The Maxi-Matic Elite Gourmet ERC-008ST, which stays in warming mode indefinitely, draws more than a few complaints from users who say the click it makes when it finishes cooking is barely audible, and rice left to warm in this machine tends to dry out and get hard on the bottom. The Panasonic SR-3NA-S does not have a stay-warm mode at all, but most people will probably make short work of the scant 3 cups of cooked rice after the cooker shuts off.


Almost all rice cookers come with a nonstick inner pot. While some consumers prefer a stainless steel or ceramic pot due to general health concerns, standard aluminum pots with nonstick coating are much easier to clean; rice seems less likely to come out brown on the bottom. The Maxi-Matic Elite Gourmet ERC-008ST, which has no coating, is a subject of many user complaints of burnt and clinging rice that's wasted and cleanups that require both soaking and scrubbing. But keep in mind that, with a nonstick pot, it's important to use a utensil that won't scratch. All the rice cookers we looked at, with the exception of the Panasonic SR-3NA-S, have a plastic paddle included (a wooden spoon will also do).

Most of the models we recommend come with hinged outer lids, but some, like the Hamilton Beach Digital Simplicity 37549, have a removable inner lid that detaches for cleaning. The mini-Panasonic SR-3NA-S and the Maxi-Matic Elite Gourmet have completely separate glass lids that are dishwasher-safe. The Tiger JAZ-A18U, Hamilton Beach, Black & Decker, and Aroma rice cookers feature a condensation collector, a small plastic bin that channels away excess moisture and keeps it from running down the sides of the machine when the lid is opened after cooking. These also detach and wash up nicely.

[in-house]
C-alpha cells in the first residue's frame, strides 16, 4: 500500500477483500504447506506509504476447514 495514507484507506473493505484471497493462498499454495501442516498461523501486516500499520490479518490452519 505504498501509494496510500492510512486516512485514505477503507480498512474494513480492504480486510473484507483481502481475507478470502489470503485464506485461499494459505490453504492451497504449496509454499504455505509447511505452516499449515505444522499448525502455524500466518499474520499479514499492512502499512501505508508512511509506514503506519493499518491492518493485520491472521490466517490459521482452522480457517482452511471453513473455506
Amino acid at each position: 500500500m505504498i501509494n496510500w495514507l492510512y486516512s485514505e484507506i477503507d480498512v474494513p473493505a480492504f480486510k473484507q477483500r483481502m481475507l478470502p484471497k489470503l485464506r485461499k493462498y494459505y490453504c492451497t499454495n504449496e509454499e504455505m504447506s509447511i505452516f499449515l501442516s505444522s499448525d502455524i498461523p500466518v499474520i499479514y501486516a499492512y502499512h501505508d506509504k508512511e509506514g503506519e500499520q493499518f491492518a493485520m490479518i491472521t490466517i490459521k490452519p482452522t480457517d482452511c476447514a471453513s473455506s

The lifespan of a rice cooker depends on several factors, from how often it's used to how it's treated and maintained (e.g., damaging the lining by scooping out rice with a metal spoon). The Tiger brand is very popular among Asian consumers, some of whom say their parents have been using the same pot for 20 or 30 years. Still, virtually all cheap rice cookers have some reports of early demise, and it's not surprising that most of the models we researched carry only a one-year manufacturer's warranty. Some seem to have a much higher failure rate than others, however. We saw many reports that the Maxi-Matic Elite Gourmet and the Black & Decker RC1412S stopped working after just a few uses.

Elizabeth Sheer

Elizabeth Sheer is a Brooklyn-based writer and researcher. In addition to researching and writing about household appliances and other consumer items, Elizabeth draws on her history of preparing cooking-related articles to conduct taste tests on all things delicious.